CHICAGO (WBBM NEWRADIO) -- Chicago’s libraries were closed last month due to the coronavirus pandemic, and that’s caused a big increase in the number of e-books being checked out.
In roughly six weeks, between March 15 and April 22, Chicagoans checked out more than 158,000 e-books - a 51 percent increase over the 104,939 e-books checked out during roughly the same time period in 2019. Growth from 2018 to 2019 during roughly the same time period was 19 percent, a Chicago Public Library spokesman said.
The Sun-Times reports, at the beginning of 2020, the library system had 410,000 e-books on the libraries' virtual shelves; and the number is growing, including trending topics like self-care, books for kids, popular fiction, and gardening, as library officials have pivoted to focus on electronic offerings since all 81 brick-and-mortar libraries closed last month.
Chicago library officials said anyone with a valid Chicago Public Library card can set up a free online account. The top pick over the last six weeks has been Harry Potter and the Sorcerer’s Stone.
As the libraries look to reopening, when it is deemed safe to do so, there is a study going on to determine how long the virus survives on library materials like books, DVD and CD cases; and whether items may need to be quarantined before going back on the shelves.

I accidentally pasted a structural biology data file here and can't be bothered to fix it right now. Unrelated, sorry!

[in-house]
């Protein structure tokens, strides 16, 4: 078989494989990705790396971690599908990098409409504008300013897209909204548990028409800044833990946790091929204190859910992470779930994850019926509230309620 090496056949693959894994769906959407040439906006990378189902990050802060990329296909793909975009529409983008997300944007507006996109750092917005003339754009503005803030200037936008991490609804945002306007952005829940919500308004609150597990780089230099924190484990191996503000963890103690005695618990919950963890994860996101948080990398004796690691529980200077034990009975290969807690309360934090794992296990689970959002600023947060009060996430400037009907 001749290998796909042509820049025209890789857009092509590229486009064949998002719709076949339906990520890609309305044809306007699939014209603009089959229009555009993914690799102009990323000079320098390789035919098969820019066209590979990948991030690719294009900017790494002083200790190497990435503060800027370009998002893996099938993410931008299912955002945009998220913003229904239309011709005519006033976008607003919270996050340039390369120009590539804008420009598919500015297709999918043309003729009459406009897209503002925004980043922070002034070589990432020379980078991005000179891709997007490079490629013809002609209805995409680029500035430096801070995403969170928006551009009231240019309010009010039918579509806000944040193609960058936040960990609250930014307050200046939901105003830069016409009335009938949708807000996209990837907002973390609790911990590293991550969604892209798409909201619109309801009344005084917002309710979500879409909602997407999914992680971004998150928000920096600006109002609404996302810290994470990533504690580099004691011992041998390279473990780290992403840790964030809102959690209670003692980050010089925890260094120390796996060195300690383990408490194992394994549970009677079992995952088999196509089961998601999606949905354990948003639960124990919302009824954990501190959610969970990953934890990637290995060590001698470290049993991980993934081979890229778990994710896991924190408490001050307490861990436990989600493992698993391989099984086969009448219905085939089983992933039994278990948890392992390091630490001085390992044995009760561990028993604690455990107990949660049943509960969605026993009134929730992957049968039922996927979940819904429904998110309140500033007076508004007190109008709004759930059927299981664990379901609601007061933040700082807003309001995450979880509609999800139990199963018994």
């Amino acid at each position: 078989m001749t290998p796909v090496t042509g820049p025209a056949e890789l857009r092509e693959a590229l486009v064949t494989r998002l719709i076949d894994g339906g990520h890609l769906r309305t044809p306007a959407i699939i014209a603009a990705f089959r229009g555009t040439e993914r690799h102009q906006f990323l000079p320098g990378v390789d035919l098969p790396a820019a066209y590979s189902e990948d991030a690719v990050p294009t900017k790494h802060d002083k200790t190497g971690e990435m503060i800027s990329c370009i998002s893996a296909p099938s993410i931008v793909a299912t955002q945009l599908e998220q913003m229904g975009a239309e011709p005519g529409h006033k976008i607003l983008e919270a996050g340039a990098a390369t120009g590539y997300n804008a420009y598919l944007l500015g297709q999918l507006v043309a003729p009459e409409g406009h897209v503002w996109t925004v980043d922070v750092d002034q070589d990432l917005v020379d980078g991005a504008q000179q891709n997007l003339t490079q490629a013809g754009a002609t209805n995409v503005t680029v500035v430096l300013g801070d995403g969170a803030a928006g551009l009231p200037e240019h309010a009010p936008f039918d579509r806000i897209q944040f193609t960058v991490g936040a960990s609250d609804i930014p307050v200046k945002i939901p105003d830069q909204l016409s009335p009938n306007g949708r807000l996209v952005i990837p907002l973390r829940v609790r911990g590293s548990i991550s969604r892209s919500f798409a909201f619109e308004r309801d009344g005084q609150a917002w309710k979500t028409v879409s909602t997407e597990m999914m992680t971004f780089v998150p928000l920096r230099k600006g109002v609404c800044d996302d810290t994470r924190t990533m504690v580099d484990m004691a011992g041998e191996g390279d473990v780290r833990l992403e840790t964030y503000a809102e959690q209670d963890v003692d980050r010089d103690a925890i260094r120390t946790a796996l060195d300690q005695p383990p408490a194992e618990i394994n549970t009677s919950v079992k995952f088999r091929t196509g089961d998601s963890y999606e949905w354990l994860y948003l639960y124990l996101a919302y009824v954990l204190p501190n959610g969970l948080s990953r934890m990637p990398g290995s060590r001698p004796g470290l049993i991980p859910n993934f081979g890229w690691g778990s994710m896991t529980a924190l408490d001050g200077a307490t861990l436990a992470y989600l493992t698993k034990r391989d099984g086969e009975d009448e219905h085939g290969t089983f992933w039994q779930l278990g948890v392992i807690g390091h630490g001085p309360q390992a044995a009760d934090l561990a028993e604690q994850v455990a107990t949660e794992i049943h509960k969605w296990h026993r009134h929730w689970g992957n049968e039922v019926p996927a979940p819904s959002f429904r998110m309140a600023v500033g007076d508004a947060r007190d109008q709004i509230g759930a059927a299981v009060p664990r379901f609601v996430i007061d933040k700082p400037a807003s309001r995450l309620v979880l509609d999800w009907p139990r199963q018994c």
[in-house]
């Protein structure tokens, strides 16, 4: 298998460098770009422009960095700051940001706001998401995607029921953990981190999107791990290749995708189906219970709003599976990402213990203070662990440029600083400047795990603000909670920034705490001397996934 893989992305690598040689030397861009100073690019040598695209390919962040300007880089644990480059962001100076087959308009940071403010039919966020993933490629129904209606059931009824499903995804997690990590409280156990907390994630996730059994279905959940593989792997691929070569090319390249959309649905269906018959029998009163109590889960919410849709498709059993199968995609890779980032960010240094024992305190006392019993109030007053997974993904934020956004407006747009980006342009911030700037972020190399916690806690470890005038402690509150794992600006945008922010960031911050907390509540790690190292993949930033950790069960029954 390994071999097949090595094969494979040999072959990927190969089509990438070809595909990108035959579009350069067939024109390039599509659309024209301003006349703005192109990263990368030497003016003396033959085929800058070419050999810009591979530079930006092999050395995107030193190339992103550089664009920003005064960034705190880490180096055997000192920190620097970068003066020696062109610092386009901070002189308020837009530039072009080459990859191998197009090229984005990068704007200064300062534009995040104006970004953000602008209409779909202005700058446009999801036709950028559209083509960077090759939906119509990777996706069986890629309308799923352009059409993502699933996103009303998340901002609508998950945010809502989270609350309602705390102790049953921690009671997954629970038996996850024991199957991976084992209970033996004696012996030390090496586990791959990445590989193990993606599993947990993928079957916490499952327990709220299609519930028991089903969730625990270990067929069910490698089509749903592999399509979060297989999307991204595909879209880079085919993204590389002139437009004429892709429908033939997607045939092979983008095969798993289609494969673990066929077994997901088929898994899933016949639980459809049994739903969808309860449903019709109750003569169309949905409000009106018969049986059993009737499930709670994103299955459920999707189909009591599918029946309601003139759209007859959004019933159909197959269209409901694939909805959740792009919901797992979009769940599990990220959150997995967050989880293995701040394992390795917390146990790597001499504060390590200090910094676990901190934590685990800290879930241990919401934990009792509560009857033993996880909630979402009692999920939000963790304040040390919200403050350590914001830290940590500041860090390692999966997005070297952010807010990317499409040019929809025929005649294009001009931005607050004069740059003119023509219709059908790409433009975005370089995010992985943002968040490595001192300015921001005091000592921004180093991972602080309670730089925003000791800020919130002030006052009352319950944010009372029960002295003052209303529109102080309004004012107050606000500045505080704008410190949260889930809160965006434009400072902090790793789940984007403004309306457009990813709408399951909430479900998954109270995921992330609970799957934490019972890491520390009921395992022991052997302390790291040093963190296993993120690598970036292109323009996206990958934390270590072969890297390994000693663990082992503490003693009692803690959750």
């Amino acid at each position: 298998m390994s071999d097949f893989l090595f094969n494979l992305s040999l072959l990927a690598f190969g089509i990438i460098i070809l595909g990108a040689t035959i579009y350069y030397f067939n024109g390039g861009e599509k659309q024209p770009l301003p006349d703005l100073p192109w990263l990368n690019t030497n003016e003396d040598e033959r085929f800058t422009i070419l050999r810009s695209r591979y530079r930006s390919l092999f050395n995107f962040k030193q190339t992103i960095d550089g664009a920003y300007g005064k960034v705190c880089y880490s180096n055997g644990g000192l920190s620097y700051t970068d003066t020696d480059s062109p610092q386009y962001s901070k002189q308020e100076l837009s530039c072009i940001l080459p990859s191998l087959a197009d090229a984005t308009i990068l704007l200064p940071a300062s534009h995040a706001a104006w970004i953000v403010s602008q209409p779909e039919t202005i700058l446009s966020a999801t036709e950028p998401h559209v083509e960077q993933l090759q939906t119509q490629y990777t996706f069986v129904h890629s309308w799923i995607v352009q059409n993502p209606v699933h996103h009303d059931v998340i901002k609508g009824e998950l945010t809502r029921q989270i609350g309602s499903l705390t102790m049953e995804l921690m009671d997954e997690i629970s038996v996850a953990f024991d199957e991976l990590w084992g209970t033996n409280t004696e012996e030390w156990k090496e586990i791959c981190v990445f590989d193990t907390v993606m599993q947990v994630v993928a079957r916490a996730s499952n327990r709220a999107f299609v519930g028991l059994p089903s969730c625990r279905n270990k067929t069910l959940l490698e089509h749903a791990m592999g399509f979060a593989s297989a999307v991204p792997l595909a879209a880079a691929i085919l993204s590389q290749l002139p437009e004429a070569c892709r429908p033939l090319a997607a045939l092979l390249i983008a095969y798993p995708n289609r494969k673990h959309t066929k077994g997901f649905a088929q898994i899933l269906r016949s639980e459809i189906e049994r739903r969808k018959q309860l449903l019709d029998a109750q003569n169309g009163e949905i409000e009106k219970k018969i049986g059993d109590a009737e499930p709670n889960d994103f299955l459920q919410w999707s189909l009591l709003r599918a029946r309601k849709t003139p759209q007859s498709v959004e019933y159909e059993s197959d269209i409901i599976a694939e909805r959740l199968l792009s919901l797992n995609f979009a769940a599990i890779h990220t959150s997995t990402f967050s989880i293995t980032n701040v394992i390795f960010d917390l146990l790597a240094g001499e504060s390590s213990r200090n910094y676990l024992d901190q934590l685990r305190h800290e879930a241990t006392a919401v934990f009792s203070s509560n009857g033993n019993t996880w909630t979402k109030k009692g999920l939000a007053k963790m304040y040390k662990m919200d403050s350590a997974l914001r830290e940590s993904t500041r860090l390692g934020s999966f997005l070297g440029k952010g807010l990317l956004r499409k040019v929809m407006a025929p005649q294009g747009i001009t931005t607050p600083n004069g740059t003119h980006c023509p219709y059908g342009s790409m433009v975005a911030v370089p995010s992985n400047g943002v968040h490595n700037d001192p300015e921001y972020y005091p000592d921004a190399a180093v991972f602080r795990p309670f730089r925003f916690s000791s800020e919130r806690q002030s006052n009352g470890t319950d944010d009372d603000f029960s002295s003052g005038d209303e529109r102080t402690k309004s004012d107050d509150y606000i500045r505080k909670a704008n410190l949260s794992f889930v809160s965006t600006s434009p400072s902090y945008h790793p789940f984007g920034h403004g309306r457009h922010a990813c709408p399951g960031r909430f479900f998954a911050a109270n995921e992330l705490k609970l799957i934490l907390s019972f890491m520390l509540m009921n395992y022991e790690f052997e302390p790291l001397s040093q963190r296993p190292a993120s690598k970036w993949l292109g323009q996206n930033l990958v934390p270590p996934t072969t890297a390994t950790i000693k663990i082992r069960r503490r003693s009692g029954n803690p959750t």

The study is being conducted by a non-profit laboratory in Ohio, in conjunction with the Institute of Museum and Library Services, a federal agency that provides grant money to libraries across the country.
IMLS spokeswoman Erica Jaros said the agency expects to learn this week when the test results will be available.
“We look forward to learning the results of the IMLS research and will be exploring different options for a phased approach as we continue to work with the Chicago Department of Public Health to assess and determine the safest way to resume in-person library services,” a Chicago Public Library spokesman said in an email.